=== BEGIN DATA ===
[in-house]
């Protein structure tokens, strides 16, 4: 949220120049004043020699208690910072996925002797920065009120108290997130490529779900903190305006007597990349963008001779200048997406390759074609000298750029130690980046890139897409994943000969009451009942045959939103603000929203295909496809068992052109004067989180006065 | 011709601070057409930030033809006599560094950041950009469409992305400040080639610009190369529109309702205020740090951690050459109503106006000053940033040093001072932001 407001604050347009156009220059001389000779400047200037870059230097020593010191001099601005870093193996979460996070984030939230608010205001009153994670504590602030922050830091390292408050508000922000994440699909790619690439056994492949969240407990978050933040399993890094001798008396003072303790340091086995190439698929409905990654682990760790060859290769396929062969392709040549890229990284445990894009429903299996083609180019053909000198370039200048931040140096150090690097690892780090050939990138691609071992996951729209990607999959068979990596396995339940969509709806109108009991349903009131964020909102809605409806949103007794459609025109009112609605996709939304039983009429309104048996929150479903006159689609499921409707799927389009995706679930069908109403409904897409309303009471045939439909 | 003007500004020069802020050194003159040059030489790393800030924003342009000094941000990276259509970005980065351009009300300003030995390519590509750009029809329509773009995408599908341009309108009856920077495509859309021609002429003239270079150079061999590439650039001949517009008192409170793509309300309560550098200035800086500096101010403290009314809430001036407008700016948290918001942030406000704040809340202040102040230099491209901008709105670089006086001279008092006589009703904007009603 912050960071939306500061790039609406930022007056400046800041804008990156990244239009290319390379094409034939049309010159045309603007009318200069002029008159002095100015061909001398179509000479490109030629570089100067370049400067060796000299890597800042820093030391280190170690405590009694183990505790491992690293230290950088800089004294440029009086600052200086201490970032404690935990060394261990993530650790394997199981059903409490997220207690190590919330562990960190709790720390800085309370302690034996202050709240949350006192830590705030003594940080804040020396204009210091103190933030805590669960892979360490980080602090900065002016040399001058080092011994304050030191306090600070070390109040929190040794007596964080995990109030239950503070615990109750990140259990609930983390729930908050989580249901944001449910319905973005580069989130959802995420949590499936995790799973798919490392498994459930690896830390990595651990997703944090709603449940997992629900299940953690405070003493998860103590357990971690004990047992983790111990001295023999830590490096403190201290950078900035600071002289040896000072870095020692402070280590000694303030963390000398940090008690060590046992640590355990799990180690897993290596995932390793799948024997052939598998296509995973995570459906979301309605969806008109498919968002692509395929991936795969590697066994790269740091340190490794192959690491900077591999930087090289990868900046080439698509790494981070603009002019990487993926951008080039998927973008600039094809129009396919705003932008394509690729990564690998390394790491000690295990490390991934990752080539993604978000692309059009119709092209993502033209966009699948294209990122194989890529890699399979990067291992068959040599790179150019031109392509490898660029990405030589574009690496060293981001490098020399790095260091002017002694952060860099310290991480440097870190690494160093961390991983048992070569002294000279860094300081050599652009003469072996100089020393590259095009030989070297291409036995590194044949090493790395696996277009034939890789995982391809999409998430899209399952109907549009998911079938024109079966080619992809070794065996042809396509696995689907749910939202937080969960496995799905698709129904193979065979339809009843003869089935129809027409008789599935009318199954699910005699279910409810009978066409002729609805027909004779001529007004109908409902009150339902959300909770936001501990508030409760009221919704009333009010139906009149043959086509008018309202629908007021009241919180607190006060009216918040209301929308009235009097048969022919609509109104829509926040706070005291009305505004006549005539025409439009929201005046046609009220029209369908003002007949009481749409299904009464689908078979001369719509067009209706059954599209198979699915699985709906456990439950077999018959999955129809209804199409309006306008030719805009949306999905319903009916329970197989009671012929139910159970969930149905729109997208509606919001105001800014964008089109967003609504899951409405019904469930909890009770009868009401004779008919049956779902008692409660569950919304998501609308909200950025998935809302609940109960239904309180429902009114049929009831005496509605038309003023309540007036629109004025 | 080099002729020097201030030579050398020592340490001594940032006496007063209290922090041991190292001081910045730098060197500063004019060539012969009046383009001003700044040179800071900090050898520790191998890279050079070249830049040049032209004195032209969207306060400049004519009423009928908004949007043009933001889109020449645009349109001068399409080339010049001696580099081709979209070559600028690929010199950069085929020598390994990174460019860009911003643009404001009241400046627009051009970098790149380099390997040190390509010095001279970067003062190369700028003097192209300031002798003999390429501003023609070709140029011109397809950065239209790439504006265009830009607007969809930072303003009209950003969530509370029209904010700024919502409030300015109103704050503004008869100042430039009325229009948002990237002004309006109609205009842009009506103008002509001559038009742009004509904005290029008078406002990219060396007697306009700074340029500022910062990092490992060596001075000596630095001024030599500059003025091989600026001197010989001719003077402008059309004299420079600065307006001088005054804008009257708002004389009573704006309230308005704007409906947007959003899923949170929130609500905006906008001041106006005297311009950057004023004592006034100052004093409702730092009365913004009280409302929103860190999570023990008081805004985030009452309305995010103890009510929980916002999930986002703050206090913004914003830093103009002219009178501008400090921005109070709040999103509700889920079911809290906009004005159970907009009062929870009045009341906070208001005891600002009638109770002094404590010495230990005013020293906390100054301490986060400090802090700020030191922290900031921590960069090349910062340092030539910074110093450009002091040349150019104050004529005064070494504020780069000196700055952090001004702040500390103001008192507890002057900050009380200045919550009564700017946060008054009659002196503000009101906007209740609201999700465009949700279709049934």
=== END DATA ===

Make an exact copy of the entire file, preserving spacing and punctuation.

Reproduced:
[in-house]
């Protein structure tokens, strides 16, 4: 949220120049004043020699208690910072996925002797920065009120108290997130490529779900903190305006007597990349963008001779200048997406390759074609000298750029130690980046890139897409994943000969009451009942045959939103603000929203295909496809068992052109004067989180006065 | 011709601070057409930030033809006599560094950041950009469409992305400040080639610009190369529109309702205020740090951690050459109503106006000053940033040093001072932001 407001604050347009156009220059001389000779400047200037870059230097020593010191001099601005870093193996979460996070984030939230608010205001009153994670504590602030922050830091390292408050508000922000994440699909790619690439056994492949969240407990978050933040399993890094001798008396003072303790340091086995190439698929409905990654682990760790060859290769396929062969392709040549890229990284445990894009429903299996083609180019053909000198370039200048931040140096150090690097690892780090050939990138691609071992996951729209990607999959068979990596396995339940969509709806109108009991349903009131964020909102809605409806949103007794459609025109009112609605996709939304039983009429309104048996929150479903006159689609499921409707799927389009995706679930069908109403409904897409309303009471045939439909 | 003007500004020069802020050194003159040059030489790393800030924003342009000094941000990276259509970005980065351009009300300003030995390519590509750009029809329509773009995408599908341009309108009856920077495509859309021609002429003239270079150079061999590439650039001949517009008192409170793509309300309560550098200035800086500096101010403290009314809430001036407008700016948290918001942030406000704040809340202040102040230099491209901008709105670089006086001279008092006589009703904007009603 912050960071939306500061790039609406930022007056400046800041804008990156990244239009290319390379094409034939049309010159045309603007009318200069002029008159002095100015061909001398179509000479490109030629570089100067370049400067060796000299890597800042820093030391280190170690405590009694183990505790491992690293230290950088800089004294440029009086600052200086201490970032404690935990060394261990993530650790394997199981059903409490997220207690190590919330562990960190709790720390800085309370302690034996202050709240949350006192830590705030003594940080804040020396204009210091103190933030805590669960892979360490980080602090900065002016040399001058080092011994304050030191306090600070070390109040929190040794007596964080995990109030239950503070615990109750990140259990609930983390729930908050989580249901944001449910319905973005580069989130959802995420949590499936995790799973798919490392498994459930690896830390990595651990997703944090709603449940997992629900299940953690405070003493998860103590357990971690004990047992983790111990001295023999830590490096403190201290950078900035600071002289040896000072870095020692402070280590000694303030963390000398940090008690060590046992640590355990799990180690897993290596995932390793799948024997052939598998296509995973995570459906979301309605969806008109498919968002692509395929991936795969590697066994790269740091340190490794192959690491900077591999930087090289990868900046080439698509790494981070603009002019990487993926951008080039998927973008600039094809129009396919705003932008394509690729990564690998390394790491000690295990490390991934990752080539993604978000692309059009119709092209993502033209966009699948294209990122194989890529890699399979990067291992068959040599790179150019031109392509490898660029990405030589574009690496060293981001490098020399790095260091002017002694952060860099310290991480440097870190690494160093961390991983048992070569002294000279860094300081050599652009003469072996100089020393590259095009030989070297291409036995590194044949090493790395696996277009034939890789995982391809999409998430899209399952109907549009998911079938024109079966080619992809070794065996042809396509696995689907749910939202937080969960496995799905698709129904193979065979339809009843003869089935129809027409008789599935009318199954699910005699279910409810009978066409002729609805027909004779001529007004109908409902009150339902959300909770936001501990508030409760009221919704009333009010139906009149043959086509008018309202629908007021009241919180607190006060009216918040209301929308009235009097048969022919609509109104829509926040706070005291009305505004006549005539025409439009929201005046046609009220029209369908003002007949009481749409299904009464689908078979001369719509067009209706059954599209198979699915699985709906456990439950077999018959999955129809209804199409309006306008030719805009949306999905319903009916329970197989009671012929139910159970969930149905729109997208509606919001105001800014964008089109967003609504899951409405019904469930909890009770009868009401004779008919049956779902008692409660569950919304998501609308909200950025998935809302609940109960239904309180429902009114049929009831005496509605038309003023309540007036629109004025 | 080099002729020097201030030579050398020592340490001594940032006496007063209290922090041991190292001081910045730098060197500063004019060539012969009046383009001003700044040179800071900090050898520790191998890279050079070249830049040049032209004195032209969207306060400049004519009423009928908004949007043009933001889109020449645009349109001068399409080339010049001696580099081709979209070559600028690929010199950069085929020598390994990174460019860009911003643009404001009241400046627009051009970098790149380099390997040190390509010095001279970067003062190369700028003097192209300031002798003999390429501003023609070709140029011109397809950065239209790439504006265009830009607007969809930072303003009209950003969530509370029209904010700024919502409030300015109103704050503004008869100042430039009325229009948002990237002004309006109609205009842009009506103008002509001559038009742009004509904005290029008078406002990219060396007697306009700074340029500022910062990092490992060596001075000596630095001024030599500059003025091989600026001197010989001719003077402008059309004299420079600065307006001088005054804008009257708002004389009573704006309230308005704007409906947007959003899923949170929130609500905006906008001041106006005297311009950057004023004592006034100052004093409702730092009365913004009280409302929103860190999570023990008081805004985030009452309305995010103890009510929980916002999930986002703050206090913004914003830093103009002219009178501008400090921005109070709040999103509700889920079911809290906009004005159970907009009062929870009045009341906070208001005891600002009638109770002094404590010495230990005013020293906390100054301490986060400090802090700020030191922290900031921590960069090349910062340092030539910074110093450009002091040349150019104050004529005064070494504020780069000196700055952090001004702040500390103001008192507890002057900050009380200045919550009564700017946060008054009659002196503000009101906007209740609201999700465009949700279709049934």